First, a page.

17,951,639 (July 2014 est.)
    note: approximately 18,900 Israeli settlers live in the Golan Heights (2012)
    country comparison to the world: 61
    0-14 years: 33.1% (male 3,046,922/female 2,898,060)
    15-24 years: 20.2% (male 1,833,802/female 1,789,854)
    25-54 years: 37.9% (male 3,406,744/female 3,396,756)
    55-64 years: 4.8% (male 429,644/female 440,980)
    65 years and over: 3.9% (male 320,946/female 387,931) (2014 est.)
    population pyramid:
    total dependency ratio: 63.9%
    youth dependency ratio: 57%
    elderly dependency ratio: 6.9%
    potential support ratio: 14.6% (2014 est.)
    total: 23.3 years
    male: 22.9 years
    female: 23.7 years (2014 est.)
    -9.73% (2014 est.)
    country comparison to the world: 233
    22.76 births/1,000 population (2014 est.)
    country comparison to the world: 74
    6.51 deaths/1,000 population (2014 est.)
    country comparison to the world: 151
    -113.51 migrant(s)/1,000 population (2014 est.)
    country comparison to the world: 222
    urban population: 57.3% of total population (2014)
    rate of urbanization: 1.37% annual rate of change (2010-15 est.)
    Aleppo 3.519 million; DAMASCUS (capital) 2.574 million; Hims 1.604 million; Hamah 1.188 million; Lattakia 768,000 (2014)
    at birth: 1.06 male(s)/female
    0-14 years: 1.05 male(s)/female
    15-24 years: 1.03 male(s)/female
    25-54 years: 1 male(s)/female
    55-64 years: 1.01 male(s)/female
    65 years and over: 0.85 male(s)/female
    total population: 1.03 male(s)/female (2014 est.)
    49 deaths/100,000 live births (2013 est.)
    country comparison to the world: 87
    total: 15.79 deaths/1,000 live births
    male: 18.14 deaths/1,000 live births
    female: 13.31 deaths/1,000 live births (2014 est.)
    country comparison to the world: 103
    total population: 68.41 years
    male: 61.4 years
    female: 75.84 years (2014 est.)
    country comparison to the world: 162
    2.68 children born/woman (2014 est.)
    country comparison to the world: 73
    53.9% (2009/10)
    3.3% of GDP (2013)
    country comparison to the world: 176
    1.46 physicians/1,000 population (2010)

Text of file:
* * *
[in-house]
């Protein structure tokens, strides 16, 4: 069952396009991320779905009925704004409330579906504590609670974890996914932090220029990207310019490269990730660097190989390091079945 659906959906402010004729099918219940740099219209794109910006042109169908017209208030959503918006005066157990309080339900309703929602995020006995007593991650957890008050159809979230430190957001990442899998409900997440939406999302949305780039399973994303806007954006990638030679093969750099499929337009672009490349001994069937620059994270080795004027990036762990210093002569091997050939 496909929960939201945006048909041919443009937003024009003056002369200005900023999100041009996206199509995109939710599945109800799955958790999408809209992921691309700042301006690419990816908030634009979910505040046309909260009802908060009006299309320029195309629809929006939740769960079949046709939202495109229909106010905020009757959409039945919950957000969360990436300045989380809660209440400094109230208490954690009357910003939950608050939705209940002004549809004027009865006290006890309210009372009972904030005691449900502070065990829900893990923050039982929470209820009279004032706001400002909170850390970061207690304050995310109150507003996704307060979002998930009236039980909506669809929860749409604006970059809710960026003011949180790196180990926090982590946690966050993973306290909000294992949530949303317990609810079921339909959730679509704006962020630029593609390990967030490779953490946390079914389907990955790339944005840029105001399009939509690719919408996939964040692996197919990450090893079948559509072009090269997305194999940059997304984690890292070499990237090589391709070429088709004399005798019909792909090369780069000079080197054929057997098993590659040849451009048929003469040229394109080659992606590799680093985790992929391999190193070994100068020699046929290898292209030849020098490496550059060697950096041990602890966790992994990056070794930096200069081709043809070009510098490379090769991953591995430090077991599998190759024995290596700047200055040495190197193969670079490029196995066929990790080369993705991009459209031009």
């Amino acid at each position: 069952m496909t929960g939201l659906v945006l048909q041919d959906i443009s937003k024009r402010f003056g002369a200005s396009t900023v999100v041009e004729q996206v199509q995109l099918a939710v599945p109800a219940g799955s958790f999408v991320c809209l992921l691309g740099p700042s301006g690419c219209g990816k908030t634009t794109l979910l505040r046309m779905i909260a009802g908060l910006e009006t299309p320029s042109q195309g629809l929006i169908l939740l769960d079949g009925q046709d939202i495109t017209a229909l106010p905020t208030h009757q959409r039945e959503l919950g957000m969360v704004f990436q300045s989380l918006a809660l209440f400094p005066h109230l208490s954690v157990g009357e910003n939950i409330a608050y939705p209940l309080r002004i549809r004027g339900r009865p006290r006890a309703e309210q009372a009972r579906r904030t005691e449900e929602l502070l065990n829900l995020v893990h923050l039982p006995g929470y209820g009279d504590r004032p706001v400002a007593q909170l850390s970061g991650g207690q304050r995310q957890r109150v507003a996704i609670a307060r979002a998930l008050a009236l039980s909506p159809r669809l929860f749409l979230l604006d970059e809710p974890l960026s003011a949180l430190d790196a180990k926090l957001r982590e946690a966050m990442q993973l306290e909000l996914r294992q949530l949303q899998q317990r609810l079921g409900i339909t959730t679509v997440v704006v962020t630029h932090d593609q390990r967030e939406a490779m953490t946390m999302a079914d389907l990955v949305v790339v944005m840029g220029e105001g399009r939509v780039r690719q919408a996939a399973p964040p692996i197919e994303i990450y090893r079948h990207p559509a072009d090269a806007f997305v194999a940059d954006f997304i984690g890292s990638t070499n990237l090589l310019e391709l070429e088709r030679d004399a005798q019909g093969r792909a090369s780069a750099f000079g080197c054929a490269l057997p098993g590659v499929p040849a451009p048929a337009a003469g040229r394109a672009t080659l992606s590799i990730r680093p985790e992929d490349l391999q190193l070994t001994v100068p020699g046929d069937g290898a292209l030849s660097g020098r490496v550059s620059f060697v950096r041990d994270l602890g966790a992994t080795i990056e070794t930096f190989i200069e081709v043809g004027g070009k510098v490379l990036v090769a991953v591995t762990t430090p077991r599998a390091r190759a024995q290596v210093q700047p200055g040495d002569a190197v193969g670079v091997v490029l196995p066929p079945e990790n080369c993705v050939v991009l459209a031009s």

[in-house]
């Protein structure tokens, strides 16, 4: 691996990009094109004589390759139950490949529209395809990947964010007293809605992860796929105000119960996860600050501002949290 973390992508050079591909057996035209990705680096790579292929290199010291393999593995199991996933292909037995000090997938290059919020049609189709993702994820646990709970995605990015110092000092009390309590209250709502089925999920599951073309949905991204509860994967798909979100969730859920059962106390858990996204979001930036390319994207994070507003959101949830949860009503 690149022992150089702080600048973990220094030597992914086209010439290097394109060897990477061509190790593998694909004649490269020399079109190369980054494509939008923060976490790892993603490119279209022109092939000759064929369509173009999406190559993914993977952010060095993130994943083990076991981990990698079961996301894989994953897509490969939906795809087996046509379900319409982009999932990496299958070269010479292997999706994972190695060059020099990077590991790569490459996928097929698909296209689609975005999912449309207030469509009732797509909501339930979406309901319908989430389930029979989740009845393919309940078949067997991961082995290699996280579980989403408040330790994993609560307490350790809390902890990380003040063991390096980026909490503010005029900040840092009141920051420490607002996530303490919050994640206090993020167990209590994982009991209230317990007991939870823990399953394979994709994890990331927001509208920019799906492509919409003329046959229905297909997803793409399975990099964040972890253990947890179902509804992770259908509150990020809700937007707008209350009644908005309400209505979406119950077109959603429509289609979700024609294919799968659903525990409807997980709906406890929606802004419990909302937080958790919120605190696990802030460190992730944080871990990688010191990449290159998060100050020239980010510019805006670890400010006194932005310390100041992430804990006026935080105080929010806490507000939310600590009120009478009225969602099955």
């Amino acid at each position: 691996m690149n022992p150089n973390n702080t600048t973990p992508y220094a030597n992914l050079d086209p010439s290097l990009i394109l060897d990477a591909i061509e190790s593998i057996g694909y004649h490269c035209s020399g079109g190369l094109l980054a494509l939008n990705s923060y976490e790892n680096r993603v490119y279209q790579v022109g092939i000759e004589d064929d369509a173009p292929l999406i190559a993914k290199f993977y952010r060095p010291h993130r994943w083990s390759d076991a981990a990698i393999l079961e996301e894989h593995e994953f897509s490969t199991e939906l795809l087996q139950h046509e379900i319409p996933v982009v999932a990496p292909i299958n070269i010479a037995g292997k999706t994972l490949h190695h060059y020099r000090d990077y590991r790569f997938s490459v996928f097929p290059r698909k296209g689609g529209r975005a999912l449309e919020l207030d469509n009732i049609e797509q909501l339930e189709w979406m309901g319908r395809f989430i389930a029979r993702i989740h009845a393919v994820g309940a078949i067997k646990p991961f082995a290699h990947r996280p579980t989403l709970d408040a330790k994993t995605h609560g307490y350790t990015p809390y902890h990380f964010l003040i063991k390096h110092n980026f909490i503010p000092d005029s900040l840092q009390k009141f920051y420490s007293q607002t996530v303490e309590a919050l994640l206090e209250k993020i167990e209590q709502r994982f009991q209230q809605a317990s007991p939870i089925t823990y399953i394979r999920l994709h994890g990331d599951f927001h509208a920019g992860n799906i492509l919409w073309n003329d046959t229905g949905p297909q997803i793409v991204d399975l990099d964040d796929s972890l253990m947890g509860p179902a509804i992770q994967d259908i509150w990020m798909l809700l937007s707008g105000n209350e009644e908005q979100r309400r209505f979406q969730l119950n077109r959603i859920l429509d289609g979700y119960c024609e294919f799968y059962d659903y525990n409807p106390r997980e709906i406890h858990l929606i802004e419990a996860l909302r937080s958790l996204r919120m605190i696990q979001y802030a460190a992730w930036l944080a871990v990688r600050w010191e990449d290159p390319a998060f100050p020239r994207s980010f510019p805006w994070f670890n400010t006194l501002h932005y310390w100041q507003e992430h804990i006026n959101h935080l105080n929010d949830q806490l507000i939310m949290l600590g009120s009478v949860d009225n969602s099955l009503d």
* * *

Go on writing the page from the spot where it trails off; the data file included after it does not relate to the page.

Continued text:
1.5 beds/1,000 population (2012)
    improved:
    urban: 92.3% of population
    rural: 87.2% of population
    total: 90.1% of population
    unimproved:
    urban: 7.7% of population
    rural: 12.8% of population
    total: 9.9% of population (2012 est.)
    improved:
    urban: 96.2% of population
    rural: 95.1% of population
    total: 95.7% of population
    unimproved:
    urban: 3.8% of population
    rural: 4.9% of population
    total: 4.3% of population (2012 est.)
    NA
    NA
    NA
    21.6% (2014)
    country comparison to the world: 41
    10.1% (2009)
    country comparison to the world: 70
    4.9% of GDP (2007)
    country comparison to the world: 70
    definition: age 15 and over can read and write
    total population: 86.4%
    male: 91.7%
    female: 81% (2015 est.)
    total: 12 years
    male: 12 years
    female: 12 years (2012)
    total number: 192,915
    percentage: 4% (2006 est.)
    total: 19.2%
    male: 15.3%
    female: 40.2% (2010 est.)
    country comparison to the world: 58
  • Government :: SYRIA

  • conventional long form: Syrian Arab Republic
    conventional short form: Syria
    local long form: Al Jumhuriyah al Arabiyah as Suriyah
    local short form: Suriyah
    former: United Arab Republic (with Egypt)
    republic under an authoritarian regime
    name: Damascus
    geographic coordinates: 33 30 N, 36 18 E
    time difference: UTC+2 (7 hours ahead of Washington, DC, during Standard Time)
    daylight saving time: +1hr, begins midnight on the last Friday in March; ends at midnight on the first Friday in November
    14 provinces (muhafazat, singular - muhafazah); Al Hasakah, Al Ladhiqiyah (Latakia), Al Qunaytirah, Ar Raqqah, As Suwayda', Dar'a, Dayr az Zawr, Dimashq (Damascus), Halab, Hamah, Hims (Homs), Idlib, Rif Dimashq (Damascus Countryside), Tartus
    17 April 1946 (from League of Nations mandate under French administration)
    Independence Day, 17 April (1946)
    several previous; latest issued 15 February 2012, passed by referendum 26 February 2012 (2015)
    mixed legal system of civil and Islamic law (for family courts)
    has not submitted an ICJ jurisdiction declaration; non-party state to the ICCt
    18 years of age; universal
    chief of state: President Bashar al-ASAD (since 17 July 2000); Vice President Najah al-ATTAR (since 23 March 2006)
    head of government: Prime Minister Wael al-HALQI (since 9 August 2012); Deputy Prime Minister Lt. Gen. Walid al-MUALEM
    cabinet: Council of Ministers appointed by the president
    elections: president directly elected by simple majority vote for a 7-year term (eligible for a second term); election last held on 3 June 2014 (next to be held in June 2021); the president appoints the vice presidents, prime minister, and deputy prime ministers
    election results: Bashar al-ASAD reelected president; percent of vote - Bashar al-ASAD 88.7%, Hassan al-NOURI 4.5%, Maher HAJJER 3.3%, other/invalid 3.5%
    description: unicameral People's Assembly or Majlis al-Shaab (250 seats; members directly elected in multi-seat constituencies by proportional representation vote to serve 4-year terms)
    elections: last held on 7 May 2012 (next to be held in 2016)
    election results: percent of vote by party - NA; seats by party - NA
    highest court(s): Court of Cassation (organized into civil, criminal, religious, and military divisions, each with 3 judges); Supreme Constitutional Court (consists of 4 members)